In a Science Update, the National Institute of Mental Health (NIMH) reports that Medicaid services is already taking steps to implement “coordinated specialty care” (CSC) in response to the RAISE study released last week. “The RAISE initiative has shown that coordinated specialty care for first episode psychosis is better than the standard care offered in community clinics. However, covering the cost of coordinated specialty care can be challenging. When Medicaid agrees to pay for effective treatment programs, patients in need benefit.”
Dr. Mickey Nardo adds to the ongoing discussion about the RAISE study results. He writes: “If there is ‘spin’ in the reporting of this study, we need to know about it. I personally think that it’s more important for RAISE to be reported completely and honestly than whether it comes out like they [or I] want it to come out. We don’t need some sanitized version of RAISE to tell us we need to turn our attention to a full bodied approach to the treatment of First Episode psychotic patients. We all already know that. What we do need is to have our confidence restored in our research community – that they will honestly and clearly report their findings whether they are clean as a whistle or an unholy mess.”
Neuroskeptic weighs in on the controversy over the lack of antipsychotic dose data in the RAISE study and the misleading media coverage. He points out that one of the treatment interventions was a computerized medication management system called COMPASS, which recommends doctors use lower doses than they otherwise might.
Last Tuesday, The New York Times and several other outlets (including Mad In America) reported on the highly-touted results of a study on psychosocial treatment for patients diagnosed with schizophrenia. Now, claims made about the study, which the ‘Times called “the most rigorous trial to date,” are coming under increased scrutiny.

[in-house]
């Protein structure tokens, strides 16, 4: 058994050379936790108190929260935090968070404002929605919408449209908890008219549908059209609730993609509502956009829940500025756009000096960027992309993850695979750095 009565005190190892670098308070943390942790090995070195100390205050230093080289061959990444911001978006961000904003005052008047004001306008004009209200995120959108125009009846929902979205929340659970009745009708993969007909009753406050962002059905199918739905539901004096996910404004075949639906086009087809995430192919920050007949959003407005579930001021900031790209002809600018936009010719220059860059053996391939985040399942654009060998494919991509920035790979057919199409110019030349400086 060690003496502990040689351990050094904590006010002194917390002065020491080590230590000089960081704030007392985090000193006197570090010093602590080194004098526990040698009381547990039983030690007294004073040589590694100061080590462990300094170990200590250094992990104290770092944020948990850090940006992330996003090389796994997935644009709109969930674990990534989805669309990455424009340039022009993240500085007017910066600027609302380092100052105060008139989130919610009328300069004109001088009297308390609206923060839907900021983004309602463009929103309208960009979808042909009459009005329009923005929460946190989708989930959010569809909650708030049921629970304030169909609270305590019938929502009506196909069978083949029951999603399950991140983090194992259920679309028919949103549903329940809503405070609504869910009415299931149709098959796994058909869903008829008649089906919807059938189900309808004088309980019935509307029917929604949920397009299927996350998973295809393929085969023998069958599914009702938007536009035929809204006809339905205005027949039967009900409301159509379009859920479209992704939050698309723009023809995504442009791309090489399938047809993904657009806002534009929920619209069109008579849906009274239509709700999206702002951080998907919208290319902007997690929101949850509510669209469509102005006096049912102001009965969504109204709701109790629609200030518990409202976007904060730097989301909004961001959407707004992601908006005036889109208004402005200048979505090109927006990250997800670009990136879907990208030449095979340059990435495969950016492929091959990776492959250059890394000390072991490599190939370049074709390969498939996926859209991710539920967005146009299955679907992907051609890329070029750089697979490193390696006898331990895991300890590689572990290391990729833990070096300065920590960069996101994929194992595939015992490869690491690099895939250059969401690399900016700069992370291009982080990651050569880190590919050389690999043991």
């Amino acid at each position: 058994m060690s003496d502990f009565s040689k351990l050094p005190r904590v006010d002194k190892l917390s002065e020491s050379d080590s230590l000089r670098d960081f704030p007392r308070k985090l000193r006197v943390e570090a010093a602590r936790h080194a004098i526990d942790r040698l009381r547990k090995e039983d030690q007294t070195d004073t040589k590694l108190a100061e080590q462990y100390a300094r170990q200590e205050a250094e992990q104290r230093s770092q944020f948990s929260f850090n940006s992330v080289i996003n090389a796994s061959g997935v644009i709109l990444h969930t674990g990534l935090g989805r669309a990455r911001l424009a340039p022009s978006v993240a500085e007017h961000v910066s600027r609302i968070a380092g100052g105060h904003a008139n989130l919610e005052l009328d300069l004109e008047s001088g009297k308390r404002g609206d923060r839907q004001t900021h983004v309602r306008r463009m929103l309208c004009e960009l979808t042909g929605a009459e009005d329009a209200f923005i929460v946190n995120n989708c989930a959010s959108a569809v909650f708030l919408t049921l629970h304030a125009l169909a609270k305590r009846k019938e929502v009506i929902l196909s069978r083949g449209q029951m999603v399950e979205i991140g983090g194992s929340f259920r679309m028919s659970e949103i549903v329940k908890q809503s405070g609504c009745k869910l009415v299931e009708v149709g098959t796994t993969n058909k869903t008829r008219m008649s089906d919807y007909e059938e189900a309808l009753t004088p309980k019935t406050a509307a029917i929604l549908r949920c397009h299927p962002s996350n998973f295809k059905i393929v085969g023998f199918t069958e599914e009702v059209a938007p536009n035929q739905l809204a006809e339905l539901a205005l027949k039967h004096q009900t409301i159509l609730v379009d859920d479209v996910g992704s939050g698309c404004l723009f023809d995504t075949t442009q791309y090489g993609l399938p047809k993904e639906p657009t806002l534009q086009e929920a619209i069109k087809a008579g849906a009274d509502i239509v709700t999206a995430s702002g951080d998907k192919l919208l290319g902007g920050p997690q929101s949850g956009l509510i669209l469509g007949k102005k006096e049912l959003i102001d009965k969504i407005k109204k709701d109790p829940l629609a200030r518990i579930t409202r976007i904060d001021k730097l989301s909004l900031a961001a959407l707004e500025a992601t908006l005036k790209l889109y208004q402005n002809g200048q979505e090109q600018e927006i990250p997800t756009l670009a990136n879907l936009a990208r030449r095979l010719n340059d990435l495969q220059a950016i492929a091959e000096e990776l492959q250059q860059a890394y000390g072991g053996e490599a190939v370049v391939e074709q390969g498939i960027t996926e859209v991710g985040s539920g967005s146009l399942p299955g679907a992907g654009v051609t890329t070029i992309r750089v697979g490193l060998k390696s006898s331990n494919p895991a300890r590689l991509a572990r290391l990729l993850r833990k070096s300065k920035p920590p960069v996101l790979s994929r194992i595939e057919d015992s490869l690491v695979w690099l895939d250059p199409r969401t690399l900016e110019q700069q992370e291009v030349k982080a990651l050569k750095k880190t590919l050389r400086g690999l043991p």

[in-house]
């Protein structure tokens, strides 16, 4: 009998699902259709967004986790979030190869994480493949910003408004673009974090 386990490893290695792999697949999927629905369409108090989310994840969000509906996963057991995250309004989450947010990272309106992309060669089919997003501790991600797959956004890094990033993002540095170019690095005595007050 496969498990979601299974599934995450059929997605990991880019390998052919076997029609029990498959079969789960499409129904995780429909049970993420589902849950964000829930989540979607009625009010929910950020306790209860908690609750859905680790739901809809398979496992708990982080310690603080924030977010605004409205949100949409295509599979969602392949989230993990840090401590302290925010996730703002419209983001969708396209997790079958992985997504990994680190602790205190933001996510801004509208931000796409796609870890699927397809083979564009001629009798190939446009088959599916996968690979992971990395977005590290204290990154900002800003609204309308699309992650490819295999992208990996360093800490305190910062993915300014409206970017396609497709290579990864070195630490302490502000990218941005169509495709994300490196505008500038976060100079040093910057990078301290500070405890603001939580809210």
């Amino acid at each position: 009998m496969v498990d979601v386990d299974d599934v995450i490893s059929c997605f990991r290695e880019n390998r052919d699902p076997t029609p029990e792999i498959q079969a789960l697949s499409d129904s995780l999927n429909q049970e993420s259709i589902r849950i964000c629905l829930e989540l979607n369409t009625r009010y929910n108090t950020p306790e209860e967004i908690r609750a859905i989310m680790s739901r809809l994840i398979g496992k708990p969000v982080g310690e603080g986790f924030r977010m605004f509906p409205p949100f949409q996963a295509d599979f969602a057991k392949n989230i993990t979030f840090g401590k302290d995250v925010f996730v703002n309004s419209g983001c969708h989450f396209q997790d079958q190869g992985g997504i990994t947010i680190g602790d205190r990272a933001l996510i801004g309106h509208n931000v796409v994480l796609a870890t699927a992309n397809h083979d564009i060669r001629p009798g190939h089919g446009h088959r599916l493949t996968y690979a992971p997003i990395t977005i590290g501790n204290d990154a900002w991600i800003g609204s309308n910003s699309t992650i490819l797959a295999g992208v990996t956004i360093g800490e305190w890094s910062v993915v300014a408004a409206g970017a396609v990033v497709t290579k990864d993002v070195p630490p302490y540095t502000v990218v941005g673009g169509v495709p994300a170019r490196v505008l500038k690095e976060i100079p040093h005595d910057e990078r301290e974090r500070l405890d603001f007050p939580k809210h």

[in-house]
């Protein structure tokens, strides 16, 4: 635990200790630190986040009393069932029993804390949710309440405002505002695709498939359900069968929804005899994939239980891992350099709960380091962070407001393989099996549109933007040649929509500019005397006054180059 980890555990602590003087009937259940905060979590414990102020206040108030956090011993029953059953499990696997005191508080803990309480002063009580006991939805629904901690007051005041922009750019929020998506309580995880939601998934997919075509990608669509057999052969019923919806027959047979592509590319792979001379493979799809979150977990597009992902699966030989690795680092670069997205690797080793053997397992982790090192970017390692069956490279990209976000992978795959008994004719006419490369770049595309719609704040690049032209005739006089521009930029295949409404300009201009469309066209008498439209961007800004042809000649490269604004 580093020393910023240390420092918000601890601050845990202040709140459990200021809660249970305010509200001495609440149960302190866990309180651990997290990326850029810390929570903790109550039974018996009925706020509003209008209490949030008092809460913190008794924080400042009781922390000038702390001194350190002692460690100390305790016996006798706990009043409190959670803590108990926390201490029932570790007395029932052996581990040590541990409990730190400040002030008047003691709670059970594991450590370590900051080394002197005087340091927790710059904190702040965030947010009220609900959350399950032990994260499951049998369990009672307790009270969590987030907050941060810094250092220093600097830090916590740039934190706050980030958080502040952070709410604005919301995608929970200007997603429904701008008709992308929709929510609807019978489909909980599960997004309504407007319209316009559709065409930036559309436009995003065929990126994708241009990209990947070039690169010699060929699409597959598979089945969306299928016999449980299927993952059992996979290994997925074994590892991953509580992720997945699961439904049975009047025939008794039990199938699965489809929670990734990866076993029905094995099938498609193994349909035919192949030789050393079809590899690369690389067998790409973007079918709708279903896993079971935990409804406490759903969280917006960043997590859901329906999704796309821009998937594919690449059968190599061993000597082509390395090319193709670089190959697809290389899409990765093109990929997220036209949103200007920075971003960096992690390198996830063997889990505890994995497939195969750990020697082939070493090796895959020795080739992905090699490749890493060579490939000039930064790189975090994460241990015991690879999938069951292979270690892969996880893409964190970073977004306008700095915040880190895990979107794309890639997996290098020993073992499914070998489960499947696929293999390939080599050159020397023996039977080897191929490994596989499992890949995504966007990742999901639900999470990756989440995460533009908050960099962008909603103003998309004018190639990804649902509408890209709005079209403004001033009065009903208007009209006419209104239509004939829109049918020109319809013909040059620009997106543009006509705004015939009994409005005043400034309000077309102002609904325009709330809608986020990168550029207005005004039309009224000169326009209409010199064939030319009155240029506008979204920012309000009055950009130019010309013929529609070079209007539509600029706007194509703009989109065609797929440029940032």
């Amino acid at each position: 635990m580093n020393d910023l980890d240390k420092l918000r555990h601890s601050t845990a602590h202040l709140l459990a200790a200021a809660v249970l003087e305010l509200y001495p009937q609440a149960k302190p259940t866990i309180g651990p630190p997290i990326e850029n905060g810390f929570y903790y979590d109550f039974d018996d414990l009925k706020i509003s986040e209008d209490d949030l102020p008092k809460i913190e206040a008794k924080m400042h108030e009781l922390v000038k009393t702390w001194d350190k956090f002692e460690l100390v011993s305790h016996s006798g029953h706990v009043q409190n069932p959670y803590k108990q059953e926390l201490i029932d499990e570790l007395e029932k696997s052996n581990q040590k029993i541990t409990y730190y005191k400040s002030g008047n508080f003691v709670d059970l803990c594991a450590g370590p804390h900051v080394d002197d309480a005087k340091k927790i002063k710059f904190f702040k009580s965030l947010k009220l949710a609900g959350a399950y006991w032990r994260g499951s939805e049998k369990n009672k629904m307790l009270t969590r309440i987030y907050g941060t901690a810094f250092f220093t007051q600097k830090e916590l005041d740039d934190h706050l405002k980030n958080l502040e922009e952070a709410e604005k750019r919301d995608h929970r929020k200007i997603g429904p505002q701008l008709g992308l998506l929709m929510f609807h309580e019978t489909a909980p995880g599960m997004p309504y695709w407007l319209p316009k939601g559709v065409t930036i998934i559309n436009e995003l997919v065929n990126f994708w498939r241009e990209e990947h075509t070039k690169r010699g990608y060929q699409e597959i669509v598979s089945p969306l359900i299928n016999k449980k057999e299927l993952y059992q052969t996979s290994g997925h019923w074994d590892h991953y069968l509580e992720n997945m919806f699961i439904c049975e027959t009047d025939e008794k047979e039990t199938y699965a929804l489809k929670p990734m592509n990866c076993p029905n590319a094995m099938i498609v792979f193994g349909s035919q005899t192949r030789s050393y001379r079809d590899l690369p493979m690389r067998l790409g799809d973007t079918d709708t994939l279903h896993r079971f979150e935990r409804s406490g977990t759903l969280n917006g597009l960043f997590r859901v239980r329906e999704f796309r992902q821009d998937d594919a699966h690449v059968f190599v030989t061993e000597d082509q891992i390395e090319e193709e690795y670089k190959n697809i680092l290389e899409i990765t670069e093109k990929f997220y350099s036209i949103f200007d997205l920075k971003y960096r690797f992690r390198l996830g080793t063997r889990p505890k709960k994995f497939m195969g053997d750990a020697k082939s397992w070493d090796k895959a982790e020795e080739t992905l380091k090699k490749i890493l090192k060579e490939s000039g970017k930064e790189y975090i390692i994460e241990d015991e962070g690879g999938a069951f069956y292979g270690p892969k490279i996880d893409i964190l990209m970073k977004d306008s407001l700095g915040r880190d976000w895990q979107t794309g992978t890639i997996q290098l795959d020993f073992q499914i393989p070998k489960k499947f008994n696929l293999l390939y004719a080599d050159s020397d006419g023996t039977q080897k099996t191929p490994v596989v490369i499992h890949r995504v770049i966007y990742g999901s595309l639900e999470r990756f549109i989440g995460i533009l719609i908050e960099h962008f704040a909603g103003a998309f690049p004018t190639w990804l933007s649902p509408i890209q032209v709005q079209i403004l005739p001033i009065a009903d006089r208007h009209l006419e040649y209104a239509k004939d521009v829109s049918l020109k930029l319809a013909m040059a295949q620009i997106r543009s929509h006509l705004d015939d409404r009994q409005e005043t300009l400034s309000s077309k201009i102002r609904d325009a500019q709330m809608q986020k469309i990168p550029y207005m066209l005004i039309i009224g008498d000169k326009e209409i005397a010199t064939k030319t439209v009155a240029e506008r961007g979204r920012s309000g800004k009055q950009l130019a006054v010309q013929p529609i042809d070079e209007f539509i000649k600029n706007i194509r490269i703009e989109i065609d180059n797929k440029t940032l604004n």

Writing on his 1 Boring Old Man blog, Dr. Mickey Nardo reflects on the media frenzy around the RAISE study and asks why the prescription data has not been released. He adds skepticism about the political motives of the potentially overblown results, which he sees as a clear push for increased mental health funding.
Yesterday, the New York Times reported that schizophrenia patients in an experimental treatment program (RAISE) who experienced better outcomes had been on lower doses of antipsychotics than normal. However, the article published in the American Journal of Psychiatry on Tuesday did not divulge any data on the varying antipsychotic drug doses in the different study groups.
Results of a large government-funded study call into question current drug heavy approaches to treating people diagnosed with schizophrenia. The study, which the New York Times called “by far the most rigorous trial to date conducted in the United States,” found that patients who received smaller doses of antipsychotic drugs with individual talk therapy, family training, and support for employment and education had a greater reduction in symptoms as well as increases in quality of life, and participation in work and school than those receiving the current standard of care.